As I got older, I would visit my friend often through her prose, sometimes reading her poems out loud just for her and me. I would journal, and sometimes share my own poetry, because she gave me the courage to speak my truth. While she may no longer walk this earth, her friendship endures because words never die.



Pop-Up at the South Street Seaport NYC

by Sherria 

I spent Memorial Day at the South Street Seaport in New York City. After the devastation of Hurricane Sandy in 2012, most of the destroyed stores have yet to return. However, the city has done a great job of keeping the area thriving with pop-up shops, food trucks/festivals and outdoor movie screenings. I stopped by a pop-up shop featuring clothing from Mary Meyer and handcrafted jewelry by Lila Rice. Check out a few snapshots of the shop below:


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About Mary Meyer

Mary Meyer was born in Northern CA, grew up in Venice, and graduated from the California College of the Arts with a degree in painting, funded in part by a Yozo Hamaguchi grant. While in school, Mary studied printmaking, weaving, dyeing, welding and woodworking. She also discovered her penchant and talent for clothing design. Starting production out of her living room, she began to make custom shirts and dresses for her friends and peers. In 2005, she founded her company, Mary Meyer Clothing.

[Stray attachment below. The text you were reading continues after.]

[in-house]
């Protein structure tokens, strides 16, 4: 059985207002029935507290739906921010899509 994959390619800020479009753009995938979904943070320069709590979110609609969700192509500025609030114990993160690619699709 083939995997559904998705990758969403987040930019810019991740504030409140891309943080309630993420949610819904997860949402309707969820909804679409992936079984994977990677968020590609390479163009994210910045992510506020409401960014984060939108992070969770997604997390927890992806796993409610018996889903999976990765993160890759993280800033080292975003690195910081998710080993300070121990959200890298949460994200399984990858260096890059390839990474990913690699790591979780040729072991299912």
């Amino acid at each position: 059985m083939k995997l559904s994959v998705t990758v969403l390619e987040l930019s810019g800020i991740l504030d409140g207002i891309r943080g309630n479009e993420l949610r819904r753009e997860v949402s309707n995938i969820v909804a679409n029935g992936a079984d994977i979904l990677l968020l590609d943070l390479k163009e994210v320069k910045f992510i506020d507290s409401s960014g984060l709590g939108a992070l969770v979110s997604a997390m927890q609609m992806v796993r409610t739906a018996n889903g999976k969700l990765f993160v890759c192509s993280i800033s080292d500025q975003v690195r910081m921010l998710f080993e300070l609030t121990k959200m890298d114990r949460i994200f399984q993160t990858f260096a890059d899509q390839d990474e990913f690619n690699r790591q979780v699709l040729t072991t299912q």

Mary is known for her casual and sexy designs, made distinctive by her custom prints. Her art is inspired by a wide range of sources, including African textiles, Japanese dye techniques, quilts, pop art, the beach, wheat pasted punk flyers, 90’s goth culture, and 80’s graphic tees.

In addition to her clothing company, Mary also runs the Mary Meyer Art House, throwing parties that showcase artists and bands that are not always seen in the mainstream. She also co-founded Step Right Up, a non-profit afterschool program that provides free arts workshops in New York City’s public schools.

About Lila Rice 

Lila’s work is inspired by both the natural environment and the human realm of engineering, hardware, and mechanism, and she strives to create pieces that embody the beauty of both when they intersect. The collection’s aesthetic embodies opposing elements: the masculine and the feminine, the organic and the industrial, the antiquated relic and the modern classic. In her metalwork you will often find, for example, that Lila chooses to fabricate a piece with both yellow gold and roughly-hammered, antiqued brass, or that she makes the story of simple stud earrings more complex by adding snake-print texture and mixed metals. Evident in the collection is the influence of both ancient art and design and of the local scrap yard. And then, of course, there is the wildness and energy of the modern metropolis, which is the heartbeat of the line.